Introduction

What is The New Yorker? I know it’s a great magazine and that it’s a tremendous source of pleasure in my life. But what exactly is it? This blog’s premise is that The New Yorker is a work of art, as worthy of comment and analysis as, say, Keats’s “Ode on a Grecian Urn.” Each week I review one or more aspects of the magazine’s latest issue. I suppose it’s possible to describe and analyze an entire issue, but I prefer to keep my reviews brief, and so I usually focus on just one or two pieces, to explore in each the signature style of its author. A piece by Ben McGrath is not like a piece by Jill Lepore, and neither is like a piece by Ian Frazier. One could not mistake Finnegan for Goodyear, or Filkins for Khatchadourian, or Bilger for Paumgarten. Each has found a style, and it is that style that I respond to as I read, and want to understand and describe.

Tuesday, March 24, 2015

Moralistic Mendelson - Part I


Edward Mendelson, in his Moral Agents (2015), claims that the “New Yorker style” of the 1940s and 50s had “no moral content.” He says,

The “New Yorker style” got its name from the stories that appeared there weekly, written by John O’Hara and John Cheever, later by J. D. Salinger, John Updike, and scores of others, some famous, many forgotten. It flourished in American soil because it fed on American myths of detachment as the purest mode of existence and thinking. What distinguished it from the detachment of Huck Finn and Lambert Strether was that it had no moral content, no impulse to escape corrupt entanglements. Its detachment was aesthetic: it treated the world as interesting place to write about in a tone of calm, cool observation.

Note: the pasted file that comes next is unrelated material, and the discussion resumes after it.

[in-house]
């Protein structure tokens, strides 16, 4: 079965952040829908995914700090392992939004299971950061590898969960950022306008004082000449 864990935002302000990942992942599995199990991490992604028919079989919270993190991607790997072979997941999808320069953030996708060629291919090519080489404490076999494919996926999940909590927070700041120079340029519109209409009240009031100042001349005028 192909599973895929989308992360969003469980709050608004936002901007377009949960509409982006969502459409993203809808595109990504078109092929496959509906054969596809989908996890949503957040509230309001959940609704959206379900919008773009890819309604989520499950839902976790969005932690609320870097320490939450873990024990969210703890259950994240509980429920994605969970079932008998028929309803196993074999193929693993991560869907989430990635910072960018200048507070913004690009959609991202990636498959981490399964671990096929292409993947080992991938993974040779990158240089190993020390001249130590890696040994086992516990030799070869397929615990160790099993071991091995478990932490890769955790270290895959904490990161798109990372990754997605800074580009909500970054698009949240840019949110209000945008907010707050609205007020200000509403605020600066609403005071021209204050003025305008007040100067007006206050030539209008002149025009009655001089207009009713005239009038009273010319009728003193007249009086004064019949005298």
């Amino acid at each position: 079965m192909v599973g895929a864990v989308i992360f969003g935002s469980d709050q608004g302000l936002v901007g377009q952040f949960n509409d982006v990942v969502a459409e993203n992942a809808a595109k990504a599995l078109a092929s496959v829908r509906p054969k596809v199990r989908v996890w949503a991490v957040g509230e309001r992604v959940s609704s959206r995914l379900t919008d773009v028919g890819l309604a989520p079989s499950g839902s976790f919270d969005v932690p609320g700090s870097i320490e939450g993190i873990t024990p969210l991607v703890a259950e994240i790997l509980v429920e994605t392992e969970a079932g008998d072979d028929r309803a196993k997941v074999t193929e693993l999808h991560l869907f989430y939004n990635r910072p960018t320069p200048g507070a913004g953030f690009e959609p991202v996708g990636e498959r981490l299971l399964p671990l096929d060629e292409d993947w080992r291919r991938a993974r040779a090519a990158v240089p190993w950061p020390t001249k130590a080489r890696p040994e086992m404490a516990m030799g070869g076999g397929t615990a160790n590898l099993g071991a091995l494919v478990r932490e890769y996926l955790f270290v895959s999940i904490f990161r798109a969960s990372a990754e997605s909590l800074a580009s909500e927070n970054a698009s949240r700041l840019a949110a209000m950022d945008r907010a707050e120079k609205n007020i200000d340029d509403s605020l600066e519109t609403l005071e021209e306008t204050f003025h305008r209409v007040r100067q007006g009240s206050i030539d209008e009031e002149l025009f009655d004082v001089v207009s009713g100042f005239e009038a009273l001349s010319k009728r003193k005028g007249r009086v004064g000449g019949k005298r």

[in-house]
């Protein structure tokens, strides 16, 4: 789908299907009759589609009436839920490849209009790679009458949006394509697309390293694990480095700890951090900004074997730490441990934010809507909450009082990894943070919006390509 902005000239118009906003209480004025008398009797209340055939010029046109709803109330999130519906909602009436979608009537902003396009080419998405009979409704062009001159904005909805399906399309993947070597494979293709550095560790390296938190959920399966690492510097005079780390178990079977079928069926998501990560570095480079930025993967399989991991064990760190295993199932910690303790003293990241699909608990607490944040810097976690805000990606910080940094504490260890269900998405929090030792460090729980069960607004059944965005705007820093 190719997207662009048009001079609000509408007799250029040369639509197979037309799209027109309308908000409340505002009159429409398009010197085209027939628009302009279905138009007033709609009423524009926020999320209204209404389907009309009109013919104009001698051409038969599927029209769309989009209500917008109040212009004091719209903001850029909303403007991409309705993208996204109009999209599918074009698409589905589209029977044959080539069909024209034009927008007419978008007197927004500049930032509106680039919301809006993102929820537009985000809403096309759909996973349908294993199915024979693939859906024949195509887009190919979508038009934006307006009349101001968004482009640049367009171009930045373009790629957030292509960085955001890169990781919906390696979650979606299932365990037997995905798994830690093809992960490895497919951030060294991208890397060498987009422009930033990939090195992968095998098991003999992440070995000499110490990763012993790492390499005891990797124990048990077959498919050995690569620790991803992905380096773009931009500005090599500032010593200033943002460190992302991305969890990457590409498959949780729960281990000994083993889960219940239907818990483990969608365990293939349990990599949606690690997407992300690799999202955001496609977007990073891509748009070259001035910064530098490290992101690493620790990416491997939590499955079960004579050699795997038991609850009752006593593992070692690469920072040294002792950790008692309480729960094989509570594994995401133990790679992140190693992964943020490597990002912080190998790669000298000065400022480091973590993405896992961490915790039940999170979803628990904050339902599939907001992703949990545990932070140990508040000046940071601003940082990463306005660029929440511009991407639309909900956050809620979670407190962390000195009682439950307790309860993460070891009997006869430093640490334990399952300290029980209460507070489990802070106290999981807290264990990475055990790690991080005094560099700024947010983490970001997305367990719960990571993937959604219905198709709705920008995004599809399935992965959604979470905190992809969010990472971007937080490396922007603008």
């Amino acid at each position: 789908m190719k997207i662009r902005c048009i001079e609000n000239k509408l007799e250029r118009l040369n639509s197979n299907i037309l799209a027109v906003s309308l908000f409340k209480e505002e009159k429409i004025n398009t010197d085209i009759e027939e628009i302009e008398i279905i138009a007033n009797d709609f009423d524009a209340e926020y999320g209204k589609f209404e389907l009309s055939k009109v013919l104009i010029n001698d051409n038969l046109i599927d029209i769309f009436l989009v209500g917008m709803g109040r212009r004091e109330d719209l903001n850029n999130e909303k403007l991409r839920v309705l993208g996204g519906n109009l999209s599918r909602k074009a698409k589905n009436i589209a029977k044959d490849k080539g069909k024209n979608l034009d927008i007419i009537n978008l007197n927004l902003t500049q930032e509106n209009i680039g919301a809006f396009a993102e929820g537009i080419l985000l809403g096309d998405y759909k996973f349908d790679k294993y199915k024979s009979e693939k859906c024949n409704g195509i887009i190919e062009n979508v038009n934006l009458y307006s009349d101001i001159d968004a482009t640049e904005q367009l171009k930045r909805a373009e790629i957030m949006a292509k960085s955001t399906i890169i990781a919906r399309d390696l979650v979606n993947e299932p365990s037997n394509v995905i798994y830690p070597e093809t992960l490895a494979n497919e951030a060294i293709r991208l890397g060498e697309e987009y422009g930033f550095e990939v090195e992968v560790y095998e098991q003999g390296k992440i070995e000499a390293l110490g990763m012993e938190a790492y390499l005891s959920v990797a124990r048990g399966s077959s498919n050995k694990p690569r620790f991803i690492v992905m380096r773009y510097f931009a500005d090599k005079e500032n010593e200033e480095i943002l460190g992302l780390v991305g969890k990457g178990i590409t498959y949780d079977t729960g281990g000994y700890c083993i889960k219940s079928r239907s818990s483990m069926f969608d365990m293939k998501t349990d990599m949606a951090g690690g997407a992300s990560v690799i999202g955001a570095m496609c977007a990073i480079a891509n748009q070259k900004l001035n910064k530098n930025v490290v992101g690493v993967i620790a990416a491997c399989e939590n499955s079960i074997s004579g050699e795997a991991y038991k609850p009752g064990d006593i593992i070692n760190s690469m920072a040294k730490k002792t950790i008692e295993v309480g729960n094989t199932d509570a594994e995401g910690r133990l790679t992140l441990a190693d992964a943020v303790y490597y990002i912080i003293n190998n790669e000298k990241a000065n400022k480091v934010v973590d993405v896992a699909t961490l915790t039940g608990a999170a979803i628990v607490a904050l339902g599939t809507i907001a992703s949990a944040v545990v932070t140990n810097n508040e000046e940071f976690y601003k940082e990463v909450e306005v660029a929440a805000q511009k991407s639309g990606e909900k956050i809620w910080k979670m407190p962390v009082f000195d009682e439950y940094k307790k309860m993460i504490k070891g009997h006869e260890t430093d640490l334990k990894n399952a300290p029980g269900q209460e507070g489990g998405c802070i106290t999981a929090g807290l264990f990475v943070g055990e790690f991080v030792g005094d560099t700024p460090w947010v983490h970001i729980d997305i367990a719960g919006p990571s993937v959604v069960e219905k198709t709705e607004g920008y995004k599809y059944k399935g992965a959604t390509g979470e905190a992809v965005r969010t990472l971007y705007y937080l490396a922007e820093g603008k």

I’m not sure what stories Mendelson has in mind when he makes this statement. He mentions O’Hara, Cheever, Salinger, and Updike. Their styles differ from each other, of course. But their stories are all deeply felt. Look at the way Salinger empathizes with the children in his stories. You’d hardly call that detachment. Were they moralists? Cheever, in the Preface to his The Stories of John Cheever (1978), wrote, “The constants that I look for in this sometimes dated paraphernalia are a love of light and a determination to trace some moral chain of being.” Updike explored sexual morality in his Maple stories (e.g., “Sublimating,” “Separating,” “Eros Rampant,” “Your Lover Just Called”). But he pursued other interests, too. “Discontent, conflict, waste, sorrow, fear – these are the worthy, inevitable subjects,” he says in the Introduction to his The Early Stories, 1953-1975. All four writers probed the nature of human character. So, yes, I would say they are moralists. But more to the point is that they’re artists – four of the greatest. It’s their art that interests me. O’Hara’s dialogue, Salinger’s narrative, Updike’s description, Cheever’s poetics - how did they do it? Critics who can illuminate their technique are the critics I want to read. Mendelson’s focus on “moral content” is too narrow. Without style, moral content is just a sermon.

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